Horizontal locomotion of a vertically flapping oblate spheroid

09 Mar 2018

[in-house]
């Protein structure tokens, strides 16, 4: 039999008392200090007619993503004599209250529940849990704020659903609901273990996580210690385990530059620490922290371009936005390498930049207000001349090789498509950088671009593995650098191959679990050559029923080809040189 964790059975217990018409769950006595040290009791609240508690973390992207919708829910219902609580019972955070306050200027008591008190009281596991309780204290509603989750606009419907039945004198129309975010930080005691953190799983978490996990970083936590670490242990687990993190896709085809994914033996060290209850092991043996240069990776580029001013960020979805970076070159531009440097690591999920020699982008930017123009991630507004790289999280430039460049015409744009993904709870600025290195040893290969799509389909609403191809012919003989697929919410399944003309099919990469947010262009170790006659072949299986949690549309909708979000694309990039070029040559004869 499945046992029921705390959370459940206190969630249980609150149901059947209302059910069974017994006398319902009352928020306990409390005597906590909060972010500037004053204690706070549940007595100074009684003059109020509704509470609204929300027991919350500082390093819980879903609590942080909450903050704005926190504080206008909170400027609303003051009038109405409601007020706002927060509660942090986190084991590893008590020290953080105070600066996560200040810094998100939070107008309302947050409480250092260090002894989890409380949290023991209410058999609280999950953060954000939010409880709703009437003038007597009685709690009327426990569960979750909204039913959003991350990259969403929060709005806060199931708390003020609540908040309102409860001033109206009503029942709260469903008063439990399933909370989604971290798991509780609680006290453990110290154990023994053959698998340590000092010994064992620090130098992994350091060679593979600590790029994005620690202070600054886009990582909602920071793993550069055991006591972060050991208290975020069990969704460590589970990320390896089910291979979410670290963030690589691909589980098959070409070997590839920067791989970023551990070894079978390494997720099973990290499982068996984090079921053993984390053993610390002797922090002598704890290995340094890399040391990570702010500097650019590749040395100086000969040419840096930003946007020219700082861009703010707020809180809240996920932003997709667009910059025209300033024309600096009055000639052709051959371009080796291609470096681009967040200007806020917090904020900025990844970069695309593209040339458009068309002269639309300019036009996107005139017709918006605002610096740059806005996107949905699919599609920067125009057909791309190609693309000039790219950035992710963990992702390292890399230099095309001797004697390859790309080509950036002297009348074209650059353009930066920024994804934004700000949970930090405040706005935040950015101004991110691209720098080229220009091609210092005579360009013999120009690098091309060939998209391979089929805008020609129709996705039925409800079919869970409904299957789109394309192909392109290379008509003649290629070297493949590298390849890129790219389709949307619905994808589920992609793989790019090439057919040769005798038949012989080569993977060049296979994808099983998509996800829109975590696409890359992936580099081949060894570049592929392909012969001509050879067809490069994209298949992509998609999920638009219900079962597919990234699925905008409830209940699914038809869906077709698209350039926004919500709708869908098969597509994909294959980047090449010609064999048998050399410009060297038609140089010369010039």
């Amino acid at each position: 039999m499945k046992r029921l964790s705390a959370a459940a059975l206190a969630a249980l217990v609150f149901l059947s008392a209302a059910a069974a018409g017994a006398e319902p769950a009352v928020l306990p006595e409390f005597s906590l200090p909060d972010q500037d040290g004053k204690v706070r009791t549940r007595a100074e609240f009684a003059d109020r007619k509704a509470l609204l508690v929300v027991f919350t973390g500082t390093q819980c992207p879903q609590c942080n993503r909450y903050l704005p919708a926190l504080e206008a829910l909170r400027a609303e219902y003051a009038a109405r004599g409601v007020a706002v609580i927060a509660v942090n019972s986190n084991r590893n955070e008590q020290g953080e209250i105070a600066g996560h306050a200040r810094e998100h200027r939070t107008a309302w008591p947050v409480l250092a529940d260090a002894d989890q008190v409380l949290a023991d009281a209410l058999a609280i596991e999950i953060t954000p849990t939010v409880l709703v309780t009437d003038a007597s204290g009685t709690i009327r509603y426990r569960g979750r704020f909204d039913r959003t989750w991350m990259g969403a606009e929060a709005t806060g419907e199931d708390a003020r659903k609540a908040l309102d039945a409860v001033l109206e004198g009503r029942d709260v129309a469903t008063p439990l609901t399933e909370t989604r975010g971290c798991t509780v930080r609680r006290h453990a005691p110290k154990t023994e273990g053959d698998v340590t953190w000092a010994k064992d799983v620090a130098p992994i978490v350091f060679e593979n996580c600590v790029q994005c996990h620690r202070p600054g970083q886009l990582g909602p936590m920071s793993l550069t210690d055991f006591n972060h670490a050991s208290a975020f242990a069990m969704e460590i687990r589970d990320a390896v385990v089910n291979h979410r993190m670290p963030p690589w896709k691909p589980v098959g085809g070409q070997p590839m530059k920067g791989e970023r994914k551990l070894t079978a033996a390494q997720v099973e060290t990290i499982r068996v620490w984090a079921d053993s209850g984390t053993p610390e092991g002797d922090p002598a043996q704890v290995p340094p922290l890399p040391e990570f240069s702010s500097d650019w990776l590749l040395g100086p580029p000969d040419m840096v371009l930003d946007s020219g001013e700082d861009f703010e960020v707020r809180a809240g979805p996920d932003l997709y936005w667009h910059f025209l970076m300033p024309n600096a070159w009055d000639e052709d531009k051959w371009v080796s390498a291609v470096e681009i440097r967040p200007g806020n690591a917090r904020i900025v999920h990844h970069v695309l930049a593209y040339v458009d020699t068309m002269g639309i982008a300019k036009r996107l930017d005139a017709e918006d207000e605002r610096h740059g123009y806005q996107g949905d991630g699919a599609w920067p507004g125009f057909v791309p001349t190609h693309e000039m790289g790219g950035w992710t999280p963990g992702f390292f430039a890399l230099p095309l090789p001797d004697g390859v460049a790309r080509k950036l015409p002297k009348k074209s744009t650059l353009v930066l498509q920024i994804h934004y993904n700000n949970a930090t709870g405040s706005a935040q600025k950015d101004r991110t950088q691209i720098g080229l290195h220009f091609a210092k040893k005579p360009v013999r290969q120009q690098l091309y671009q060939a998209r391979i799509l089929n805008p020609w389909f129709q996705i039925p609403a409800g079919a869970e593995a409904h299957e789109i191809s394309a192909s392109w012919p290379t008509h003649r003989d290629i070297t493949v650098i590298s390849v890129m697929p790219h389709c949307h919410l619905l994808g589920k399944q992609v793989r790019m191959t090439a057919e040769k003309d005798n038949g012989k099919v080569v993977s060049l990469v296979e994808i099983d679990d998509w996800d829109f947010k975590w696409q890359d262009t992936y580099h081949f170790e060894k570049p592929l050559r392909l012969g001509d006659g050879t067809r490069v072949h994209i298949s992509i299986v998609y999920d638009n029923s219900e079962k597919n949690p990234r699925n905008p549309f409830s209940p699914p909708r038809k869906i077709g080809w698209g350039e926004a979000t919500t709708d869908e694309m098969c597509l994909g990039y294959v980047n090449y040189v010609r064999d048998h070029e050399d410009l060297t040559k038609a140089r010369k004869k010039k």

We consider the self-induced motions of three-dimensional oblate spheroids of density $\unicode[STIX]{x1D70C}_{s}$ with varying aspect ratios $AR=b/c\leqslant 1$, where $b$ and $c$ are the spheroids’ centre-pole radius and centre-equator radius, respectively. Vertical motion is imposed on the spheroids such that $y_{s}(t)=A\sin (2\unicode[STIX]{x03C0}ft)$ in a fluid of density $\unicode[STIX]{x1D70C}$ and kinematic viscosity $\unicode[STIX]{x1D708}$. As in strictly two-dimensional flows, above a critical value $Re_{C}$ of the flapping Reynolds number $Re_{A}=2Afc/\unicode[STIX]{x1D708}$, the spheroid ultimately propels itself horizontally as a result of fluid–body interactions. For $Re_{A}$ sufficiently above $Re_{C}$, the spheroid rapidly settles into a terminal state of constant, unidirectional velocity, consistent with the prediction of Deng et al. (Phys. Rev. E, vol. 94, 2016, 033107) that, at sufficiently high $Re_{A}$, such oscillating spheroids manifest $m=1$ asymmetric flow, with characteristic vortical structures conducive to providing unidirectional thrust if the spheroid is free to move horizontally. The speed $U$ of propagation increases linearly with the flapping frequency, resulting in a constant Strouhal number $St(AR)=2Af/U$, characterising the locomotive performance of the oblate spheroid, somewhat larger than the equivalent $St$ for two-dimensional spheroids, demonstrating that the three-dimensional flow is less efficient at driving locomotion. $St$ decreases with increasing aspect ratio for both two-dimensional and three-dimensional flows, although the relative disparity (and hence relative inefficiency of three-dimensional motion) decreases. For flows with $Re_{A}\gtrsim Re_{C}$, we observe two distinct types of inherently three-dimensional motion for different aspect ratios. The first, associated with a disk of aspect ratio $AR=0.1$ at $Re_{A}=45$, consists of a ‘stair-step’ trajectory. This trajectory can be understood through consideration of relatively high azimuthal wavenumber instabilities of interacting vortex rings, characterised by in-phase vortical structures above and below an oscillating spheroid, recently calculated using Floquet analysis by Deng et al. (Phys. Rev. E, vol. 94, 2016, 033107). Such ‘in-phase’ instabilities arise in a relatively narrow band of $Re_{A}\gtrsim Re_{C}$, which band shifts to higher Reynolds number as the aspect ratio increases. (Indeed, for horizontally fixed spheroids with aspect ratio $AR=0.2$, Floquet analysis actually predicts stability at $Re_{A}=45$.) For such a spheroid ($AR=0.2$, $Re_{A}=45$, with sufficiently small mass ratio $m_{s}/m_{f}=\unicode[STIX]{x1D70C}_{s}V_{s}/(\unicode[STIX]{x1D70C}V_{s})$, where $V_{s}$ is the volume of the spheroid) which is free to move horizontally, the second type of three-dimensional motion is observed, initially taking the form of a ‘snaking’ trajectory with long quasi-periodic sweeping oscillations before locking into an approximately elliptical ‘orbit’, apparently manifesting a three-dimensional generalisation of the $QP_{H}$ quasi-periodic symmetry breaking discussed for sufficiently high aspect ratio two-dimensional elliptical foils in Deng & Caulfield (J. Fluid Mech., vol. 787, 2016, pp. 16–49).